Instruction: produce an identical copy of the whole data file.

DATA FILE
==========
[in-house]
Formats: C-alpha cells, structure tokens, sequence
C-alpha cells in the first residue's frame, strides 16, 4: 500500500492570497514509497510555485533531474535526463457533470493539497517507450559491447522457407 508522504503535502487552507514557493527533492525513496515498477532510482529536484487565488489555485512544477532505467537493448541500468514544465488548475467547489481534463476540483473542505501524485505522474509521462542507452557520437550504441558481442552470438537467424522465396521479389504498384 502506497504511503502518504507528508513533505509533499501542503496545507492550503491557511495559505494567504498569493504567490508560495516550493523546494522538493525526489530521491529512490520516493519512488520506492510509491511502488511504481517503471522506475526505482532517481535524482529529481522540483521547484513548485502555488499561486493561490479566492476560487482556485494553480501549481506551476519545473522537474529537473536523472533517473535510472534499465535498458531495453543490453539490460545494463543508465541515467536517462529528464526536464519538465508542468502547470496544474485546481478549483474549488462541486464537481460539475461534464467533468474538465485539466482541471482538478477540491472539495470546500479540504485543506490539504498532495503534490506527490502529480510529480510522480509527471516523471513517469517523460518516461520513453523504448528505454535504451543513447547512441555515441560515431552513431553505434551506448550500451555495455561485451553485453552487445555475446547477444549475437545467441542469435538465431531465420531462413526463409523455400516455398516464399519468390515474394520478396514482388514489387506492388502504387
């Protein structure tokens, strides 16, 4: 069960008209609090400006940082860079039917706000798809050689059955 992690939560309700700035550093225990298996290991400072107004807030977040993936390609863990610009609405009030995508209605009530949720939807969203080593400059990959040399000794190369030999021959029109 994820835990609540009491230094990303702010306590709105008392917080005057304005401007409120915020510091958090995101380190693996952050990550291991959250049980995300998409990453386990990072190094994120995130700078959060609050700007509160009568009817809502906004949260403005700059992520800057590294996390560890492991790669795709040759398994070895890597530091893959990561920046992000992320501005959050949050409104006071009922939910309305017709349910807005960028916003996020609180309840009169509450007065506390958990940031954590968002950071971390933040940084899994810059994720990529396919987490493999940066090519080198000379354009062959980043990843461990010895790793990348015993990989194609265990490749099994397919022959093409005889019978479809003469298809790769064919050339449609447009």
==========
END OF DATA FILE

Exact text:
[in-house]
Formats: C-alpha cells, structure tokens, sequence
C-alpha cells in the first residue's frame, strides 16, 4: 500500500492570497514509497510555485533531474535526463457533470493539497517507450559491447522457407 508522504503535502487552507514557493527533492525513496515498477532510482529536484487565488489555485512544477532505467537493448541500468514544465488548475467547489481534463476540483473542505501524485505522474509521462542507452557520437550504441558481442552470438537467424522465396521479389504498384 502506497504511503502518504507528508513533505509533499501542503496545507492550503491557511495559505494567504498569493504567490508560495516550493523546494522538493525526489530521491529512490520516493519512488520506492510509491511502488511504481517503471522506475526505482532517481535524482529529481522540483521547484513548485502555488499561486493561490479566492476560487482556485494553480501549481506551476519545473522537474529537473536523472533517473535510472534499465535498458531495453543490453539490460545494463543508465541515467536517462529528464526536464519538465508542468502547470496544474485546481478549483474549488462541486464537481460539475461534464467533468474538465485539466482541471482538478477540491472539495470546500479540504485543506490539504498532495503534490506527490502529480510529480510522480509527471516523471513517469517523460518516461520513453523504448528505454535504451543513447547512441555515441560515431552513431553505434551506448550500451555495455561485451553485453552487445555475446547477444549475437545467441542469435538465431531465420531462413526463409523455400516455398516464399519468390515474394520478396514482388514489387506492388502504387
């Protein structure tokens, strides 16, 4: 069960008209609090400006940082860079039917706000798809050689059955 992690939560309700700035550093225990298996290991400072107004807030977040993936390609863990610009609405009030995508209605009530949720939807969203080593400059990959040399000794190369030999021959029109 994820835990609540009491230094990303702010306590709105008392917080005057304005401007409120915020510091958090995101380190693996952050990550291991959250049980995300998409990453386990990072190094994120995130700078959060609050700007509160009568009817809502906004949260403005700059992520800057590294996390560890492991790669795709040759398994070895890597530091893959990561920046992000992320501005959050949050409104006071009922939910309305017709349910807005960028916003996020609180309840009169509450007065506390958990940031954590968002950071971390933040940084899994810059994720990529396919987490493999940066090519080198000379354009062959980043990843461990010895790793990348015993990989194609265990490749099994397919022959093409005889019978479809003469298809790769064919050339449609447009």